Indian audiences of Kaun Banega Krorepati (Who Wants To Be A Millionaire) almost always help out contestants whenever contestants use the ‘ask the audience’ lifeline, regardless of his/her apparent abilities or background. As per our observation the answer is mostly correct and only sometimes wrong. And since we’ve been born and brought up in India, we could safely say that the intention is almost always there to help the contestant win.
Americans too help out contestants, when they use the ‘ask the audience’ lifeline. In fact using this lifeline results in the correct answer more than 90% of the time.
Here’s the fun part. In one of the game shows of the French version of Who Wants To Be A Millionaire, a contestant named Henri was faced with the question – What revolves around the earth? A. Moon B. Sun C. Mars D. Venus. Henri opted for the ‘ask the audience’ lifeline. No one voted for Venus, 2% voted for Mars, 42% voted for Moon and the biggest chunk 56% voted for Sun. Was the audience ignorant? What do you say French friends? Say Ori and Rom Brafman, authors of Sway, “the French audience deliberately chose the wrong answer because it didn’t seem fair to them for Henri to progress in the game with their help, when he couldn’t even answer such an easy question.”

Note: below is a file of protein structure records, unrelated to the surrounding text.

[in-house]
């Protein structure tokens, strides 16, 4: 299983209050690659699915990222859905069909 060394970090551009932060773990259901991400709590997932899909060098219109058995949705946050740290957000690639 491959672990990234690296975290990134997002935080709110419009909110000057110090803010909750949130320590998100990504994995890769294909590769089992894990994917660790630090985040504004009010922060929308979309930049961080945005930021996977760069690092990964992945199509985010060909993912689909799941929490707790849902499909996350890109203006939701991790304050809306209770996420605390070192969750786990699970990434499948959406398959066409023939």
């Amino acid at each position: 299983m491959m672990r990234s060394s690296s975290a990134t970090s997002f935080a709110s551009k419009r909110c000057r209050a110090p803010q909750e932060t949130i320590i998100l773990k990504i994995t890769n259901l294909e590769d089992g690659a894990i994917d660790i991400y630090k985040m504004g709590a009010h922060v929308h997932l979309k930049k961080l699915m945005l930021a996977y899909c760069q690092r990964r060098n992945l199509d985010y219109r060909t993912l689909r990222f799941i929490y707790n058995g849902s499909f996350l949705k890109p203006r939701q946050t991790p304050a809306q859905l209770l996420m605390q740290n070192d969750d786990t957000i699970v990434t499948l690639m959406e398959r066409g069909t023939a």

Russian audiences often give the wrong answers. And deliberately mislead both smart and less smart contestants alike. So much so that the contestants learned to be wary of the ‘ask the audience’ lifeline. Geoffrey Hosking, an expert in Russian history and faculty of UCL says, “Before the twentieth century peasant communities in Russia grew up expecting to lend one another a hand. In the industrial days, people brought the old country ways to the city. But the same interdependent community could also turn against you if you stood out or were seen as different. People who departed from the norm were regarded as misfits. Very poor were considered a burden on the rest of the community. Very rich were regarded to have made money by dubious means. From this perspective Russian audiences see contestants trying to get rich on the backs of the audience members. So they feel that they should not contribute to such unfair behavior.”